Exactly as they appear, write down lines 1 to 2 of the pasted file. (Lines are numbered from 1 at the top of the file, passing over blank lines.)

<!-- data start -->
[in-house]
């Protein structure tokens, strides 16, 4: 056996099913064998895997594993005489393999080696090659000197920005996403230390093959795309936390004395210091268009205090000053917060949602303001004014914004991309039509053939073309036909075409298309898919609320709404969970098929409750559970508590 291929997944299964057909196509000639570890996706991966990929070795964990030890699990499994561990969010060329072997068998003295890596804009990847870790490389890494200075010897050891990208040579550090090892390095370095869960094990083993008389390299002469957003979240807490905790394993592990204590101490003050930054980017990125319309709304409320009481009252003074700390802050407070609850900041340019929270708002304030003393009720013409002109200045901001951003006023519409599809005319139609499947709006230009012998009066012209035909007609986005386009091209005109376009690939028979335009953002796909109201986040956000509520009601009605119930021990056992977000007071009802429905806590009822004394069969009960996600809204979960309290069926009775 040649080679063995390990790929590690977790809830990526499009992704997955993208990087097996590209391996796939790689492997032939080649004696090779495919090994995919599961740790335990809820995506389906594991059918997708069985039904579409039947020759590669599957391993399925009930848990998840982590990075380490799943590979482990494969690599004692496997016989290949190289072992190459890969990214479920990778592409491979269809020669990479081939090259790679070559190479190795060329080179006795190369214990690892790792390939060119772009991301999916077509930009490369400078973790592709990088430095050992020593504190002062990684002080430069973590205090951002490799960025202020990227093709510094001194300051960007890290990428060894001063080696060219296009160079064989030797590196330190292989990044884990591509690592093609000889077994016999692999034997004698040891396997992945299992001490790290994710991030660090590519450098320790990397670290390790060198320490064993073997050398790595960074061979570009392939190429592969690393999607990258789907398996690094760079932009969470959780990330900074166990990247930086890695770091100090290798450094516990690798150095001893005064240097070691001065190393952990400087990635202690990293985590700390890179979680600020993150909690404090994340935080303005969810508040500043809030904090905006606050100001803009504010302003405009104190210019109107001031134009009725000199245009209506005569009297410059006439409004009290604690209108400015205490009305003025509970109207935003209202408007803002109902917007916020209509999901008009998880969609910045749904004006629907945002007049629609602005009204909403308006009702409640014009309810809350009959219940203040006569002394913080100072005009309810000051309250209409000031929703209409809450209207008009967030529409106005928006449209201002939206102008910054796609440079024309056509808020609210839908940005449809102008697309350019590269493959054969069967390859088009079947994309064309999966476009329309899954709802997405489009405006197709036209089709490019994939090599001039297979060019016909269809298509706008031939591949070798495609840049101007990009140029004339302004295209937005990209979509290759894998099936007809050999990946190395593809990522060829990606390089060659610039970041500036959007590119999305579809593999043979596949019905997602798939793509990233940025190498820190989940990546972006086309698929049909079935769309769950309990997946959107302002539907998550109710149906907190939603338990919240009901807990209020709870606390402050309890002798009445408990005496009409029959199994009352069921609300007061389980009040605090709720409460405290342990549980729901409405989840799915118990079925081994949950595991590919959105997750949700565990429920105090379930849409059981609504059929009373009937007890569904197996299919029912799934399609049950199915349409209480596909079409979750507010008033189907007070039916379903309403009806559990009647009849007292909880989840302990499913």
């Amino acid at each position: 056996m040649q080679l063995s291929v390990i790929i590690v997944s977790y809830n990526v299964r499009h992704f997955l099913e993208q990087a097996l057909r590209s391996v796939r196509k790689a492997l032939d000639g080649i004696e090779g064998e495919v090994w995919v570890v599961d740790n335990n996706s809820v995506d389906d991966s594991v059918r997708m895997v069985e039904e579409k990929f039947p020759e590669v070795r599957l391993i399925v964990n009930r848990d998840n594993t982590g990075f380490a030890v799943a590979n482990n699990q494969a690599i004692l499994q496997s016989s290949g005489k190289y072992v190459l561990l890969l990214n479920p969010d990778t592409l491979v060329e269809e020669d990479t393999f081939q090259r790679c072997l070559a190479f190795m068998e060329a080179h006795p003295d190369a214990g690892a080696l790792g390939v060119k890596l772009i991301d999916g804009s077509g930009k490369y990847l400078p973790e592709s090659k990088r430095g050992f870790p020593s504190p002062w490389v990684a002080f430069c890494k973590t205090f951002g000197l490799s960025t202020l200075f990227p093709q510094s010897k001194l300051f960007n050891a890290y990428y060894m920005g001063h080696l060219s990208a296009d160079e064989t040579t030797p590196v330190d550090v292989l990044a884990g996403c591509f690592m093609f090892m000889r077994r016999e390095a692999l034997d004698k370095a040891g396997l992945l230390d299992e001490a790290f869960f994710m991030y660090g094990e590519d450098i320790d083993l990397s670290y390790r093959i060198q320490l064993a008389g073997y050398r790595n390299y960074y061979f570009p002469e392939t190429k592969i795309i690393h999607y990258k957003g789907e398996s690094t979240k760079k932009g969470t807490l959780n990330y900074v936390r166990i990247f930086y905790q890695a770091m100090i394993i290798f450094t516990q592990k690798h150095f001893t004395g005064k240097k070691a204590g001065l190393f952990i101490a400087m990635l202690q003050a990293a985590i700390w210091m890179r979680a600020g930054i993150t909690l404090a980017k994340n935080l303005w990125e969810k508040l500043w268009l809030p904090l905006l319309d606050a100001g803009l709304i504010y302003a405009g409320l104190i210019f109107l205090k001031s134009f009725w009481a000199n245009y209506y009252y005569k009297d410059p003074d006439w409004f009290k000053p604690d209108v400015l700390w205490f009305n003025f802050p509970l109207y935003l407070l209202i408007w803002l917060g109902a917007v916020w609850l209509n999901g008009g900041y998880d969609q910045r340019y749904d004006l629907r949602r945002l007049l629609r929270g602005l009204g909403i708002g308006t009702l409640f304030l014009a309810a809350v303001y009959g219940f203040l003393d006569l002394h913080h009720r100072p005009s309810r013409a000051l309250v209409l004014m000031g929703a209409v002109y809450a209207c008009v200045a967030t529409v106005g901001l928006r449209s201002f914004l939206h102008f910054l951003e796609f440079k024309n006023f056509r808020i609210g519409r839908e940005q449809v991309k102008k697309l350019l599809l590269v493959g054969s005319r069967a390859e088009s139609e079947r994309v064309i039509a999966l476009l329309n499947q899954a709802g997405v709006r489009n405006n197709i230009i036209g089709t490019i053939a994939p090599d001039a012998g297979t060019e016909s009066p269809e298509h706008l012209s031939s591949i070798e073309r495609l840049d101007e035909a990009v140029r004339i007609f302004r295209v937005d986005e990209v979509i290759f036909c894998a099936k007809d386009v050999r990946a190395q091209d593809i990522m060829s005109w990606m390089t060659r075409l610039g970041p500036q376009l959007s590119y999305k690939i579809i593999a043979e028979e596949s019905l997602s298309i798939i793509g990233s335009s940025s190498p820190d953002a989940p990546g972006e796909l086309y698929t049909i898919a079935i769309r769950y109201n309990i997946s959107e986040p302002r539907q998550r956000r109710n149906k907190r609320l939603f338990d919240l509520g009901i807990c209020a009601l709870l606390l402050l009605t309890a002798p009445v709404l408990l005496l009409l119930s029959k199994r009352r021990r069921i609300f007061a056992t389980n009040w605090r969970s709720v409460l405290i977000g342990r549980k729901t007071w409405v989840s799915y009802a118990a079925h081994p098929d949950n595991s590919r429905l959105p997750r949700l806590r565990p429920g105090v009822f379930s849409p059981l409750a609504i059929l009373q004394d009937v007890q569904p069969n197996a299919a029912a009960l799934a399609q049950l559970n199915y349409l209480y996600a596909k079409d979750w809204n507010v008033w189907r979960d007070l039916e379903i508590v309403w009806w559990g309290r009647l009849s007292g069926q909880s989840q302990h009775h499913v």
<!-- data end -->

[in-house]
């Protein structure tokens, strides 16, 4: 056996099913064998895997594993005489393999080696090659000197920005996403230390093959795309936390004395210091268009205090000053917060949602303001004014914004991309039509053939073309036909075409298309898919609320709404969970098929409750559970508590 291929997944299964057909196509000639570890996706991966990929070795964990030890699990499994561990969010060329072997068998003295890596804009990847870790490389890494200075010897050891990208040579550090090892390095370095869960094990083993008389390299002469957003979240807490905790394993592990204590101490003050930054980017990125319309709304409320009481009252003074700390802050407070609850900041340019929270708002304030003393009720013409002109200045901001951003006023519409599809005319139609499947709006230009012998009066012209035909007609986005386009091209005109376009690939028979335009953002796909109201986040956000509520009601009605119930021990056992977000007071009802429905806590009822004394069969009960996600809204979960309290069926009775 040649080679063995390990790929590690977790809830990526499009992704997955993208990087097996590209391996796939790689492997032939080649004696090779495919090994995919599961740790335990809820995506389906594991059918997708069985039904579409039947020759590669599957391993399925009930848990998840982590990075380490799943590979482990494969690599004692496997016989290949190289072992190459890969990214479920990778592409491979269809020669990479081939090259790679070559190479190795060329080179006795190369214990690892790792390939060119772009991301999916077509930009490369400078973790592709990088430095050992020593504190002062990684002080430069973590205090951002490799960025202020990227093709510094001194300051960007890290990428060894001063080696060219296009160079064989030797590196330190292989990044884990591509690592093609000889077994016999692999034997004698040891396997992945299992001490790290994710991030660090590519450098320790990397670290390790060198320490064993073997050398790595960074061979570009392939190429592969690393999607990258789907398996690094760079932009969470959780990330900074166990990247930086890695770091100090290798450094516990690798150095001893005064240097070691001065190393952990400087990635202690990293985590700390890179979680600020993150909690404090994340935080303005969810508040500043809030904090905006606050100001803009504010302003405009104190210019109107001031134009009725000199245009209506005569009297410059006439409004009290604690209108400015205490009305003025509970109207935003209202408007803002109902917007916020209509999901008009998880969609910045749904004006629907945002007049629609602005009204909403308006009702409640014009309810809350009959219940203040006569002394913080100072005009309810000051309250209409000031929703209409809450209207008009967030529409106005928006449209201002939206102008910054796609440079024309056509808020609210839908940005449809102008697309350019590269493959054969069967390859088009079947994309064309999966476009329309899954709802997405489009405006197709036209089709490019994939090599001039297979060019016909269809298509706008031939591949070798495609840049101007990009140029004339302004295209937005990209979509290759894998099936007809050999990946190395593809990522060829990606390089060659610039970041500036959007590119999305579809593999043979596949019905997602798939793509990233940025190498820190989940990546972006086309698929049909079935769309769950309990997946959107302002539907998550109710149906907190939603338990919240009901807990209020709870606390402050309890002798009445408990005496009409029959199994009352069921609300007061389980009040605090709720409460405290342990549980729901409405989840799915118990079925081994949950595991590919959105997750949700565990429920105090379930849409059981609504059929009373009937007890569904197996299919029912799934399609049950199915349409209480596909079409979750507010008033189907007070039916379903309403009806559990009647009849007292909880989840302990499913």